FCA has published its fourth consultation on changes to its rules to implement MiFID 2. This consultation is in many ways a sweep-up to cover all changes not previously covered in FCA's other consultations. To a large extent it covers rules that apply to specialist firms. The changes, although few are fundamental, nevertheless affect most modules of the FCA Handbook.
Chapter 18 of the Conduct of Business Sourcebook (COBS) is divided into sections that customise the general COBS rules for particular, specified, types of investment business. Some of the business carried on by firms within these business types is MiFID business and some is investment business which is outside MiFID. FCA proposes to make changes in respect of the following types of firm – many of the changes are administrative and consequential on FCA's previous consultations, specifically CP16/29 in which it explained its proposals for treatment of firms within the optional exemption in Article 3 of MiFID:
- Trustees: FCA does not plan any substantive changes to this part of COBS – in particular it sees no reason to changes its guidance on which rules do not apply to trustee firms and which are unlikely to apply to them
- Energy and oil market participants (EMPs and OMPs): COBS 18.2 divides business into (i) MiFID business, (ii) non-MiFID business and (iii) non-MiFID commodity derivatives business. FCA's main proposals (not already consulted on) are to extend the MiFID 2 requirements on taping to non-MiFID business that is related to commodity or exotic derivative instruments
- Corporate finance business: FCA has already consulted on how it proposes to treat firms that can opt to be exempt from MiFID and is now planning to add a table to clarify the rules that apply to these firms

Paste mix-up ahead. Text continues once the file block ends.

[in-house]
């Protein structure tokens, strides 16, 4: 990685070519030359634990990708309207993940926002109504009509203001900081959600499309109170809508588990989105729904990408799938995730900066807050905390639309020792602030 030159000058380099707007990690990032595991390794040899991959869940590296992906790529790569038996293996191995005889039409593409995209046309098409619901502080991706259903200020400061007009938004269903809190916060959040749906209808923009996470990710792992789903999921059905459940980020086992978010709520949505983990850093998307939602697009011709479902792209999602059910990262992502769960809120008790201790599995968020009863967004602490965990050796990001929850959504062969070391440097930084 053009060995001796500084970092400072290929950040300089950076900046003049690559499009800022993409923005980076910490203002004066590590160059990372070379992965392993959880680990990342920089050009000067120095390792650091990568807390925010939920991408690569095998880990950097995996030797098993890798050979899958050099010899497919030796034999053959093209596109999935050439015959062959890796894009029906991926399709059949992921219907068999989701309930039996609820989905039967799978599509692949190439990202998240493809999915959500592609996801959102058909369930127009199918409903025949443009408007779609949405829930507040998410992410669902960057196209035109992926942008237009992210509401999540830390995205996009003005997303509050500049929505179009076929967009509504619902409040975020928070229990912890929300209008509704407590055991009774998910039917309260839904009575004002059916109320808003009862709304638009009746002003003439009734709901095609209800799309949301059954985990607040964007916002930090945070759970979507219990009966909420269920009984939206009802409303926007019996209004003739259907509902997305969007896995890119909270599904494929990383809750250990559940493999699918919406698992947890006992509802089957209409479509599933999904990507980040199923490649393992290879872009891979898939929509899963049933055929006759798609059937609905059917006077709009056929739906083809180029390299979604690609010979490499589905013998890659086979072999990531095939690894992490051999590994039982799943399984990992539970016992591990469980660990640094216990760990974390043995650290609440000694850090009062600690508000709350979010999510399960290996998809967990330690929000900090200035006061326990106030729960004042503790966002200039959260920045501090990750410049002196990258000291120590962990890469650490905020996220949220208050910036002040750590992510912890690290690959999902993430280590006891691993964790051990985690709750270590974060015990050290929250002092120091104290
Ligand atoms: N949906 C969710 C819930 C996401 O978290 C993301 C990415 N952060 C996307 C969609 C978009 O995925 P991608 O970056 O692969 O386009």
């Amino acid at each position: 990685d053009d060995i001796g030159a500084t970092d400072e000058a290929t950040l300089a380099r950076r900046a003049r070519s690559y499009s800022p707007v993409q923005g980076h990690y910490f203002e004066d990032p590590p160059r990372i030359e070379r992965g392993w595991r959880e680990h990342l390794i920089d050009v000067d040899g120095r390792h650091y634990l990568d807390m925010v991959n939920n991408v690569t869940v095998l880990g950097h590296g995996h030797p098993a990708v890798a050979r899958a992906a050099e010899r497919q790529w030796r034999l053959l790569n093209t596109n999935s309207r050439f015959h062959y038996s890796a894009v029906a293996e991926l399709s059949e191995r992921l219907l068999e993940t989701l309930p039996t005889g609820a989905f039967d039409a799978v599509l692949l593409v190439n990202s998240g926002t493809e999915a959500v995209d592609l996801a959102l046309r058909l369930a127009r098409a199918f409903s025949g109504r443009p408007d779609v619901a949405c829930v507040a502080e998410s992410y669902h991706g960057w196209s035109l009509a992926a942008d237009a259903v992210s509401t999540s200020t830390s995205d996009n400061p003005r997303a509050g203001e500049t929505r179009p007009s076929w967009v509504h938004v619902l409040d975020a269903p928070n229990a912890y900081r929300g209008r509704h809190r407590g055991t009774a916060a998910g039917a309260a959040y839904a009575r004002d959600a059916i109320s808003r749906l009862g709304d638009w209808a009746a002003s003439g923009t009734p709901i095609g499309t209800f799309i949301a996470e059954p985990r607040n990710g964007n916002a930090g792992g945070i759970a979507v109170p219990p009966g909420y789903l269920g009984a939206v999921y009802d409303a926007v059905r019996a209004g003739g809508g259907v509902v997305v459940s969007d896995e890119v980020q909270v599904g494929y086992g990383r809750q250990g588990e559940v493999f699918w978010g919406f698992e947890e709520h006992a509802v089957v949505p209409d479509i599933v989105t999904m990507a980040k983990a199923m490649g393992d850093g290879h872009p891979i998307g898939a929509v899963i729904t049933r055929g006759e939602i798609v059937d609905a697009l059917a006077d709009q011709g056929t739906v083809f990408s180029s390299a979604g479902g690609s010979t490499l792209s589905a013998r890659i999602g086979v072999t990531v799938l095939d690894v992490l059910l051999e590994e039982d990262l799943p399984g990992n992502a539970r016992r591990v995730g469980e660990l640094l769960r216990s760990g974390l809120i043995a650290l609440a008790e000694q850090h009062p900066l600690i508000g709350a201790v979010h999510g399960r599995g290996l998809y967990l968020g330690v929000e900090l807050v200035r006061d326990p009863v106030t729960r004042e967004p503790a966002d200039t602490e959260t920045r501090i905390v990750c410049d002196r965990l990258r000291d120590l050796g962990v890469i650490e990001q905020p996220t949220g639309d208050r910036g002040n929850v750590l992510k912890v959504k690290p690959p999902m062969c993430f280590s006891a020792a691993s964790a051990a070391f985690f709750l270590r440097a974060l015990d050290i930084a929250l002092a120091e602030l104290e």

- Stocklending: the only changes from what FCA already proposed are to update references
- Residual CIS operators, AIFMs and UCITS management companies: these provisions, in COBS 18.5, 18.5A and 18.5B have already been the subject of consultation, which resulted in FCA proposing to create separate sub-chapters for UK full-scope AIFMs and UCITS management companies (which derive their EU status otherwise than from MiFID) and keeping the original section for small authorised UK AIFMs and other CIS operators. It now plans to add a new section on inducements and research to its proposed changes, and to update terms. It needs to clarify that managed funds are themselves clients of the relevant firm, and individual investors cannot negotiate with the fund manager. FCA rules therefore need to address the need for approvals of different arrangements, and how managers can put research payment accounts in place
- Lloyd's: FCA proposes no significant changes to this part of COBS 18
- Depositories: FCA has already consulted on some changes, and proposes no additional ones
- OPS firms – non-scope business: FCA is looking at enhancing the current rules on best execution, telephone recording and use of dealing commission, but has not yet finished its analysis and will consult on potential changes to bring the requirements on these firms within the MiFID 2 requirements in early 2017
- Investment companies with variable capital: these companies are subject to a bespoke regime, which will change only minimally as a result of MiFID 2